The Pollution Control Department has confirmed that residents within 2 – 5 kilometres of a factory that burnt down in the central province of Samut Prakan can now return home. The air quality in the surrounding area has been tested and deemed safe. However, a number of environmental concerns remain.
According to a Bangkok Post report, governor Wanchai Kongkasem says talks are ongoing between officials, the PCD, the Department of Disaster Prevention and Mitigation, and petroleum giant, PTT. Concerns have been raised over an industrial chemical known as styrene monomer, which has been found in tanks in the area. In addition, Environment Minister Varawut Silpa-archa has raised the issue of contaminated water being absorbed into the soil and has called for checks on water sources above and below ground, with 12 kilometres of the site of the fire.
The Bangkok Post reports that the Royal Irrigation Department is being ordered to close all canal floodgates in nearby areas, in a bid to limit the impact. Environmentalist Sonthi Kotchawat has called for urgent action to contain any pollution, pointing out that styrene monomer is highly toxic to humans and the environment.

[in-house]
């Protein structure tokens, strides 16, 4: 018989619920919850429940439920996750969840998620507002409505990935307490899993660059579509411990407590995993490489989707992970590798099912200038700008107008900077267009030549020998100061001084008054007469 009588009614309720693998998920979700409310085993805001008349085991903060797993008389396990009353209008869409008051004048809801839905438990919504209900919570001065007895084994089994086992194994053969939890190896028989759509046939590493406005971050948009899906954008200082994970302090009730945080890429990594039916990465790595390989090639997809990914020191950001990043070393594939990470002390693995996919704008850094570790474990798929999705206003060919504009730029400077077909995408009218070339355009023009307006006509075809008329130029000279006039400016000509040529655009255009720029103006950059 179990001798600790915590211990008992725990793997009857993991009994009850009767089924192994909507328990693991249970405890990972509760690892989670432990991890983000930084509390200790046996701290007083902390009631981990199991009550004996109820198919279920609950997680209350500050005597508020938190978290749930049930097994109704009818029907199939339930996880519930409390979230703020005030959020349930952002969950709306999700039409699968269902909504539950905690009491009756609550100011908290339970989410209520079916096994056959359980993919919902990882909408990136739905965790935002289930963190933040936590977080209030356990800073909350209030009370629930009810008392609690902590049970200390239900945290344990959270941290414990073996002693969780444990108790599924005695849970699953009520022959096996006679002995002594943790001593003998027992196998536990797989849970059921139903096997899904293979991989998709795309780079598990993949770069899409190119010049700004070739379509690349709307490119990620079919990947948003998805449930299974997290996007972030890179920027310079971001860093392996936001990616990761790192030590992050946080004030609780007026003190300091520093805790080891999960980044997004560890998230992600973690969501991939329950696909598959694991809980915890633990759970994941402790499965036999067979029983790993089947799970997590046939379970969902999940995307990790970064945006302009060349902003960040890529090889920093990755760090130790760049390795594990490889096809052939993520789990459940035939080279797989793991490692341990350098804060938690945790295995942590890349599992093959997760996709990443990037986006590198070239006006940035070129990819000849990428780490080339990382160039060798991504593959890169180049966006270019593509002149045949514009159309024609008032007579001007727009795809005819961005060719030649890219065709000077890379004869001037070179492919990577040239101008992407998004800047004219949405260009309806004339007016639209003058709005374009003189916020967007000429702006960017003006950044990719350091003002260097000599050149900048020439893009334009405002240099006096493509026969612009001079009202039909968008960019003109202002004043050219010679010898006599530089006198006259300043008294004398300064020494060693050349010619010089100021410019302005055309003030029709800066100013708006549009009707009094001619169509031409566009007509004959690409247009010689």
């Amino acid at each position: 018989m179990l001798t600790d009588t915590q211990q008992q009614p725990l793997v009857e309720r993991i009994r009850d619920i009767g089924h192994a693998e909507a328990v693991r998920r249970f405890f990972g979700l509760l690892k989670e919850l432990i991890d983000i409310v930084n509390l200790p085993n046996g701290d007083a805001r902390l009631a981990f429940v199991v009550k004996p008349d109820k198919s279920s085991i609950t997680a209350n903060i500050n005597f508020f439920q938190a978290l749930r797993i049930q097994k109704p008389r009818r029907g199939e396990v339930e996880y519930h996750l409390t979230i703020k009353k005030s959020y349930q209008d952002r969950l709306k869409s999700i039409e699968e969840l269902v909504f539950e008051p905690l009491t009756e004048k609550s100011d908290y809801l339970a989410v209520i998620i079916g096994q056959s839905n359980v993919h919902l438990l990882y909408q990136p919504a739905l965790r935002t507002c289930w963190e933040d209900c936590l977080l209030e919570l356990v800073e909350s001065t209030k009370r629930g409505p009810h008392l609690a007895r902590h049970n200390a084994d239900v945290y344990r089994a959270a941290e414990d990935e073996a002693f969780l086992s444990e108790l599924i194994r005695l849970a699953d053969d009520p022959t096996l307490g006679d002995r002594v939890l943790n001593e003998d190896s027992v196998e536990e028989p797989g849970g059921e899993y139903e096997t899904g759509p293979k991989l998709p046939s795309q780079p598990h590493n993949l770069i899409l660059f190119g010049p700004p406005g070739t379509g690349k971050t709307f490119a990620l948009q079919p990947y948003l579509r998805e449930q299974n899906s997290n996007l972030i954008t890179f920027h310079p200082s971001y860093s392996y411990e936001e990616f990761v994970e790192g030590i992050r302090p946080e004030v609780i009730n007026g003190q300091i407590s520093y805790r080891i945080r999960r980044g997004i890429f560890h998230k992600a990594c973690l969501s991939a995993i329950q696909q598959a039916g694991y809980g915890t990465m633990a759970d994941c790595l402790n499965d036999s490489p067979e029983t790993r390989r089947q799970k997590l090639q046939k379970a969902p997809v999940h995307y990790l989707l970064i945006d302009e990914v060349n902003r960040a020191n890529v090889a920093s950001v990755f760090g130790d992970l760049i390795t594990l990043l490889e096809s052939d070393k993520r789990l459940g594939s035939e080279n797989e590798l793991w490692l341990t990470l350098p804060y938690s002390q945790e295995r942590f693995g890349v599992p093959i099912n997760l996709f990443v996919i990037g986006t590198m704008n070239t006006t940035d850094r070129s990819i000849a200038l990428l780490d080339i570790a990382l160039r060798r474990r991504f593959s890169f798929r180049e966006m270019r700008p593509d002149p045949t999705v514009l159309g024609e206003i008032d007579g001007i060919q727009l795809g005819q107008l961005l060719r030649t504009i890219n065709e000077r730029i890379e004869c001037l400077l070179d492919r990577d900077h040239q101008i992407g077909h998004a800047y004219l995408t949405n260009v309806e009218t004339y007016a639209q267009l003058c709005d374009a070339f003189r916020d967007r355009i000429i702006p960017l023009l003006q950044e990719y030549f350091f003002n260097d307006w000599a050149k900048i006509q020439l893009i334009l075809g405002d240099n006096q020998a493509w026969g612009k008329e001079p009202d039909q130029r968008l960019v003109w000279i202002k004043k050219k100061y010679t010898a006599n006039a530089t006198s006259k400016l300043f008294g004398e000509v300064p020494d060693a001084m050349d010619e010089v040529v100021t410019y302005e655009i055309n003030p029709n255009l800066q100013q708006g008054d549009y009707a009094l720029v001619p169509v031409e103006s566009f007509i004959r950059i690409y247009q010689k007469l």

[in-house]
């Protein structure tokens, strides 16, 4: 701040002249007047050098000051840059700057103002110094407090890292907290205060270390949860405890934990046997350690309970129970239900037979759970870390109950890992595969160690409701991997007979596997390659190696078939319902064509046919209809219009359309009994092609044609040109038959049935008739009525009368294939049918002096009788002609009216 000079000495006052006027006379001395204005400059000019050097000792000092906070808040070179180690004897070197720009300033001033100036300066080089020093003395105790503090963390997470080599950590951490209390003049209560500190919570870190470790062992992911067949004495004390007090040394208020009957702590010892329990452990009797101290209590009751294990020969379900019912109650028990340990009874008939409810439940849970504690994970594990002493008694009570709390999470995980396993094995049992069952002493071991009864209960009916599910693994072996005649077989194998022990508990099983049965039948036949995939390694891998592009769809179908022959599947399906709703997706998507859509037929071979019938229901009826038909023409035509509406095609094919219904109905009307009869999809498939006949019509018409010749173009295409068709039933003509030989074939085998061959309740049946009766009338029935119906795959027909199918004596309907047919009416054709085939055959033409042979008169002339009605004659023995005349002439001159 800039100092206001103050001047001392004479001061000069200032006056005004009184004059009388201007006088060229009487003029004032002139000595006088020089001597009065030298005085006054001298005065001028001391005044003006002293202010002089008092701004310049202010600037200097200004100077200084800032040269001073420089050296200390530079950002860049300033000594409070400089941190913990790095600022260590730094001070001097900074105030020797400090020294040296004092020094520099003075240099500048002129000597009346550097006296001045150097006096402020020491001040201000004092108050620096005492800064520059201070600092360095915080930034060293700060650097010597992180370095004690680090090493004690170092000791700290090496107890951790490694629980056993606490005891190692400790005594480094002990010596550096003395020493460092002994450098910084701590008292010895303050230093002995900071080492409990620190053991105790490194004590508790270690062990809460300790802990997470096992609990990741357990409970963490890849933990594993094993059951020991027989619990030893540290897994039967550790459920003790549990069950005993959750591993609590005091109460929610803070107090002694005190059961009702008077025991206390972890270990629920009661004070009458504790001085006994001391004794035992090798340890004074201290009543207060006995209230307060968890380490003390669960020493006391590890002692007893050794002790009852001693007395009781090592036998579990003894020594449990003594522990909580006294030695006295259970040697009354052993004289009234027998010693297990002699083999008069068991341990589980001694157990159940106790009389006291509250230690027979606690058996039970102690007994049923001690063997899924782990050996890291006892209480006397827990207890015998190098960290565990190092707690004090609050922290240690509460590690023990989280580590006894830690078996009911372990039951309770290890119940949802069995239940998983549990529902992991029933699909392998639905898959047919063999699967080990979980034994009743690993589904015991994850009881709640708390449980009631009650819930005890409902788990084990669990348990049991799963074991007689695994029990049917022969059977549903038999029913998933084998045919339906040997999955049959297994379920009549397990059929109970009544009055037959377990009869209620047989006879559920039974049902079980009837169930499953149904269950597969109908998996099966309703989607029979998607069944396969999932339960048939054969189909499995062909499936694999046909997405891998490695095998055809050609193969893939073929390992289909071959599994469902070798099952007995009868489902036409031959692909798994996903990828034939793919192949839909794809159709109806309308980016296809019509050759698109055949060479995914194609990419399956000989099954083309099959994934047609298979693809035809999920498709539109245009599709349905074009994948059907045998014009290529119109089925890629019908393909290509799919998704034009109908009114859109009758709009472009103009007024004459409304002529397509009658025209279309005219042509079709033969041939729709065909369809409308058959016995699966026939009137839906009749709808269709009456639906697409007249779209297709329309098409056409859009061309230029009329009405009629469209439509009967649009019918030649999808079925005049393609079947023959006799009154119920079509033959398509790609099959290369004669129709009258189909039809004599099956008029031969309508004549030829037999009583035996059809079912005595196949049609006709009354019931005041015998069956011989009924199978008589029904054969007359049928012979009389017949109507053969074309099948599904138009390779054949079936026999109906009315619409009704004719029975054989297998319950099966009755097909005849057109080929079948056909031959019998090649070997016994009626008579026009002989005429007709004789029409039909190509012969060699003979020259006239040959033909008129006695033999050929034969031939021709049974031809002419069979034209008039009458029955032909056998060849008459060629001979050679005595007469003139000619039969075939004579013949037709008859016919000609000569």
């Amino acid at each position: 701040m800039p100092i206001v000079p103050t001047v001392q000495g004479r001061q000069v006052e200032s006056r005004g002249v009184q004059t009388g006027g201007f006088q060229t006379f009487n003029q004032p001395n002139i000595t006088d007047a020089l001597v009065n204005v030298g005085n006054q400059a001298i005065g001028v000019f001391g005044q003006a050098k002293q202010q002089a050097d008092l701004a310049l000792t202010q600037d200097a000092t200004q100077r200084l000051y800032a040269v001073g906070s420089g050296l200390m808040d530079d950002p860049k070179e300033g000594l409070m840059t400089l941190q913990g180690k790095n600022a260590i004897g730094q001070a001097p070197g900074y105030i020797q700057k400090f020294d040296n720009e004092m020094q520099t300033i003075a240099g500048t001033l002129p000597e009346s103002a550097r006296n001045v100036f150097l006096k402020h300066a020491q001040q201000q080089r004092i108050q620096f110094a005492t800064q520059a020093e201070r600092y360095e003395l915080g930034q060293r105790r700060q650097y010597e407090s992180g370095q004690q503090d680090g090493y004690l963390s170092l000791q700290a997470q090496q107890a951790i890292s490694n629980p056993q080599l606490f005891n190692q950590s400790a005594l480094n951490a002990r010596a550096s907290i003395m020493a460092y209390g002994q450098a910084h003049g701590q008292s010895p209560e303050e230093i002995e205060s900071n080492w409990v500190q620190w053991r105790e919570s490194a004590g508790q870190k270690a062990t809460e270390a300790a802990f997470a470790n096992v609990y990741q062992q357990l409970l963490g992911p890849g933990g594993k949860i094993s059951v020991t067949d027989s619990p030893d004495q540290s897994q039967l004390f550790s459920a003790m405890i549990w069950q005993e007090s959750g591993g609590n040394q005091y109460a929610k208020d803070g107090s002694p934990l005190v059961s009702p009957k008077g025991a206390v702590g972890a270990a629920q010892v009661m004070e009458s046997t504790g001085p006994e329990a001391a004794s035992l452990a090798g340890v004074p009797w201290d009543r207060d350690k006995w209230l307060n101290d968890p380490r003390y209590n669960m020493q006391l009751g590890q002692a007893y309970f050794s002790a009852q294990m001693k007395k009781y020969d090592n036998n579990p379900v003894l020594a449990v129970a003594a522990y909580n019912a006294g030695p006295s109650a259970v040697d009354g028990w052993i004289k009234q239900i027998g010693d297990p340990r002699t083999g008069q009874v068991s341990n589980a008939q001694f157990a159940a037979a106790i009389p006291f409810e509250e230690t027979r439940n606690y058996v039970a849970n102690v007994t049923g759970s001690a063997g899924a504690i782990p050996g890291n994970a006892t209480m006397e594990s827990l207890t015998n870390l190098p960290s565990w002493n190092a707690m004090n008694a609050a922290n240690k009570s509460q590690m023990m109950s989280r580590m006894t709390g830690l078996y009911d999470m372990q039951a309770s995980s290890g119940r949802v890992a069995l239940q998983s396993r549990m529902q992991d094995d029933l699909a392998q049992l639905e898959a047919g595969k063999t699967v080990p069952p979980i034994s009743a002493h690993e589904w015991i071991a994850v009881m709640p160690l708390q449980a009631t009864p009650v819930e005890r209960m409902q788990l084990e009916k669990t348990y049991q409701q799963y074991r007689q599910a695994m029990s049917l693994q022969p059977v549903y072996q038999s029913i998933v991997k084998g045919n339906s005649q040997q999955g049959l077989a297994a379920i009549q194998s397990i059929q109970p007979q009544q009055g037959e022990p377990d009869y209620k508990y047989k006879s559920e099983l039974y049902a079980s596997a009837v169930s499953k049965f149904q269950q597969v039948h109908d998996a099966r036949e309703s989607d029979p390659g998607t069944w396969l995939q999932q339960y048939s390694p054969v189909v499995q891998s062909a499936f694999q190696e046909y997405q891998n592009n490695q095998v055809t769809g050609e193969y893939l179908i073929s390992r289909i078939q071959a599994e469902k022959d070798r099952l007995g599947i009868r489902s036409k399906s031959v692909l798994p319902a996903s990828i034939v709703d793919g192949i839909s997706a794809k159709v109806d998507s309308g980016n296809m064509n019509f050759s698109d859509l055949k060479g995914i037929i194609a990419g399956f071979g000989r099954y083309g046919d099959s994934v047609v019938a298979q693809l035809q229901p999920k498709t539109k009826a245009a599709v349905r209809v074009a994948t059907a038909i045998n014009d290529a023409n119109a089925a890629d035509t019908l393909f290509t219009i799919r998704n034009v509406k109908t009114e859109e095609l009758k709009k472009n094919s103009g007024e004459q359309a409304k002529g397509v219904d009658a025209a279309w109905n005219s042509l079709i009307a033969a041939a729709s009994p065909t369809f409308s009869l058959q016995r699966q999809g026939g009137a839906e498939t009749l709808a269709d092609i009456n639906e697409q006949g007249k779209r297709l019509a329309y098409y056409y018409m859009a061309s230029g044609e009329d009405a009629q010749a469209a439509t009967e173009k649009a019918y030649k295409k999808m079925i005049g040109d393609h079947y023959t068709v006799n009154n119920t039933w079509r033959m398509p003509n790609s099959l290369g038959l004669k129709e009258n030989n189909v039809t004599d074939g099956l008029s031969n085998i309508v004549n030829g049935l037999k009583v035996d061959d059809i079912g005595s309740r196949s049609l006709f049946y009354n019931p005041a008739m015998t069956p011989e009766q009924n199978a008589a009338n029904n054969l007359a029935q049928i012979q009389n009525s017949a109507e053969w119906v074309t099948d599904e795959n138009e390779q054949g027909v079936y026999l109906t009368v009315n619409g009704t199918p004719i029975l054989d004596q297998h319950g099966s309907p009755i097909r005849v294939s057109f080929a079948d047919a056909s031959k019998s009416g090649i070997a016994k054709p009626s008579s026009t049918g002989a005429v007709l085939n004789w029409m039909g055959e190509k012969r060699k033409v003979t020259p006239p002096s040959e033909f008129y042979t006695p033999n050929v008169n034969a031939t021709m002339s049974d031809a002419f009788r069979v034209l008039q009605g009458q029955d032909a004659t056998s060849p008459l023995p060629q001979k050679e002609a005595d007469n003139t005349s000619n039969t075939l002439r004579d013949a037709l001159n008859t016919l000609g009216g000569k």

According to Sonthi, the biggest health risk aside from contaminated air, is the danger of toxic chemicals in water. He points out that rainwater can drive leaked chemicals from the site of the fire into nearby waterways. In addition, rain mixes with contamination in the air, leading to acid rain.
“Styrene is a hazardous substance. It can destroy the ecosystem and cause cancer, so the PCD needs to act quickly to decontaminate the area.”
SOURCE: Bangkok Post
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